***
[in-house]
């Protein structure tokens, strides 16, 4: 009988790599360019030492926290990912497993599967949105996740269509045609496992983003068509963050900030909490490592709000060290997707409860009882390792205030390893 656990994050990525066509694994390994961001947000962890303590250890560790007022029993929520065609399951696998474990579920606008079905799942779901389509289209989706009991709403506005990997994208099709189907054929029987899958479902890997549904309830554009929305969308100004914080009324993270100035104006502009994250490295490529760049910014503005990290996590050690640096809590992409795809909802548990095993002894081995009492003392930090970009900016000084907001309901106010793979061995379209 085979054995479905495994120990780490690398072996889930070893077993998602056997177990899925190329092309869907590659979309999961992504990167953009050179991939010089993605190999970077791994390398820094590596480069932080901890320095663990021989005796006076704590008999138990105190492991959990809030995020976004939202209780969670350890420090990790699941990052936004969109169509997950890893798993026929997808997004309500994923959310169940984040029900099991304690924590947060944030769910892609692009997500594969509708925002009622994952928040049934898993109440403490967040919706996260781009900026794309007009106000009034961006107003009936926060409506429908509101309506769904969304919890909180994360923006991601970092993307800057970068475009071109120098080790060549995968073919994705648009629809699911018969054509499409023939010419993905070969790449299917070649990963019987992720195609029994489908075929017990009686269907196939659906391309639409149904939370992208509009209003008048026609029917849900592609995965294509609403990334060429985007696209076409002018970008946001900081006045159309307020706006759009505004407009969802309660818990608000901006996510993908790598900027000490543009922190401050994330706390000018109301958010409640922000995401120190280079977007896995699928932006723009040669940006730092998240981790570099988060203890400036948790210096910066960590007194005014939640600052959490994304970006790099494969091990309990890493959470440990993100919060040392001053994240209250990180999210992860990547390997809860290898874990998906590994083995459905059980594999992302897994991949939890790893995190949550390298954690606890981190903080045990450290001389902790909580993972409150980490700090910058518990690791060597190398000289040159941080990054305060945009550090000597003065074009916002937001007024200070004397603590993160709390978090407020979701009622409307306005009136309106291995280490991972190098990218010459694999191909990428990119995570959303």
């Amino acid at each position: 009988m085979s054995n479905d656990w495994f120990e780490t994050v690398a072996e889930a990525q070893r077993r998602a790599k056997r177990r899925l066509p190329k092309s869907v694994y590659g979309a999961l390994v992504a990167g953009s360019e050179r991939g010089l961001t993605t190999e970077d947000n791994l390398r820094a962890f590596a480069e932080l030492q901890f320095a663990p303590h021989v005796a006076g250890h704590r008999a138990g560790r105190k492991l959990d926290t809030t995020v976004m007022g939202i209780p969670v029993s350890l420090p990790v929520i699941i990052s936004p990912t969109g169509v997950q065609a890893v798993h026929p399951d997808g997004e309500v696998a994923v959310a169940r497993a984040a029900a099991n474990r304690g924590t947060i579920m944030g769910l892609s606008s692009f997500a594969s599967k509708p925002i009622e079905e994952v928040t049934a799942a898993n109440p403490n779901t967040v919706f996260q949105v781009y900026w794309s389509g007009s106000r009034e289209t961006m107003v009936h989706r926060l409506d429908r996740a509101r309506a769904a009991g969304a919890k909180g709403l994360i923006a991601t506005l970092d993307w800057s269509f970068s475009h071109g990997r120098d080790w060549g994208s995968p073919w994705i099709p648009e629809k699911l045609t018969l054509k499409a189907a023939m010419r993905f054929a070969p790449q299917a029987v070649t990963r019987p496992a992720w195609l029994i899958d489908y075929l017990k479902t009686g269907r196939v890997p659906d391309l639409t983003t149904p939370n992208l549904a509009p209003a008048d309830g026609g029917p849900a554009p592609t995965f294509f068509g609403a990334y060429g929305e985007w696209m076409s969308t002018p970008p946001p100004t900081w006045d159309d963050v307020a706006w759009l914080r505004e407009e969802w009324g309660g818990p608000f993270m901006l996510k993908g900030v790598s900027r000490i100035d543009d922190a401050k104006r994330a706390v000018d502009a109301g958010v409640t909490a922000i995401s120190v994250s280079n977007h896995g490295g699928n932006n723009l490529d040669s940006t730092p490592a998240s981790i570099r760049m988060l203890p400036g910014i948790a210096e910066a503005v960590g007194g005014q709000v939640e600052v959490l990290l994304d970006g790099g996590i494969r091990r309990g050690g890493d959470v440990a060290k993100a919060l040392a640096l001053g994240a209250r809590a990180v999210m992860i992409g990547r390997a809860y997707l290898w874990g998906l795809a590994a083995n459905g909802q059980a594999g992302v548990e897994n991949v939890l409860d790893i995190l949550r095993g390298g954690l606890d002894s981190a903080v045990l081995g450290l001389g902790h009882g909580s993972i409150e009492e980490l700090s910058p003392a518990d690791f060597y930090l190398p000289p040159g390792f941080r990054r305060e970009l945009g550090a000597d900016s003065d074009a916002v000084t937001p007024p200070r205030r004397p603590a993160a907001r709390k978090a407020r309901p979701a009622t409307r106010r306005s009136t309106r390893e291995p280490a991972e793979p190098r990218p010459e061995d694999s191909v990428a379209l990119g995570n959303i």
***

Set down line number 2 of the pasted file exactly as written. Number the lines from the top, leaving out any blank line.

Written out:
């Protein structure tokens, strides 16, 4: 009988790599360019030492926290990912497993599967949105996740269509045609496992983003068509963050900030909490490592709000060290997707409860009882390792205030390893 656990994050990525066509694994390994961001947000962890303590250890560790007022029993929520065609399951696998474990579920606008079905799942779901389509289209989706009991709403506005990997994208099709189907054929029987899958479902890997549904309830554009929305969308100004914080009324993270100035104006502009994250490295490529760049910014503005990290996590050690640096809590992409795809909802548990095993002894081995009492003392930090970009900016000084907001309901106010793979061995379209 085979054995479905495994120990780490690398072996889930070893077993998602056997177990899925190329092309869907590659979309999961992504990167953009050179991939010089993605190999970077791994390398820094590596480069932080901890320095663990021989005796006076704590008999138990105190492991959990809030995020976004939202209780969670350890420090990790699941990052936004969109169509997950890893798993026929997808997004309500994923959310169940984040029900099991304690924590947060944030769910892609692009997500594969509708925002009622994952928040049934898993109440403490967040919706996260781009900026794309007009106000009034961006107003009936926060409506429908509101309506769904969304919890909180994360923006991601970092993307800057970068475009071109120098080790060549995968073919994705648009629809699911018969054509499409023939010419993905070969790449299917070649990963019987992720195609029994489908075929017990009686269907196939659906391309639409149904939370992208509009209003008048026609029917849900592609995965294509609403990334060429985007696209076409002018970008946001900081006045159309307020706006759009505004407009969802309660818990608000901006996510993908790598900027000490543009922190401050994330706390000018109301958010409640922000995401120190280079977007896995699928932006723009040669940006730092998240981790570099988060203890400036948790210096910066960590007194005014939640600052959490994304970006790099494969091990309990890493959470440990993100919060040392001053994240209250990180999210992860990547390997809860290898874990998906590994083995459905059980594999992302897994991949939890790893995190949550390298954690606890981190903080045990450290001389902790909580993972409150980490700090910058518990690791060597190398000289040159941080990054305060945009550090000597003065074009916002937001007024200070004397603590993160709390978090407020979701009622409307306005009136309106291995280490991972190098990218010459694999191909990428990119995570959303």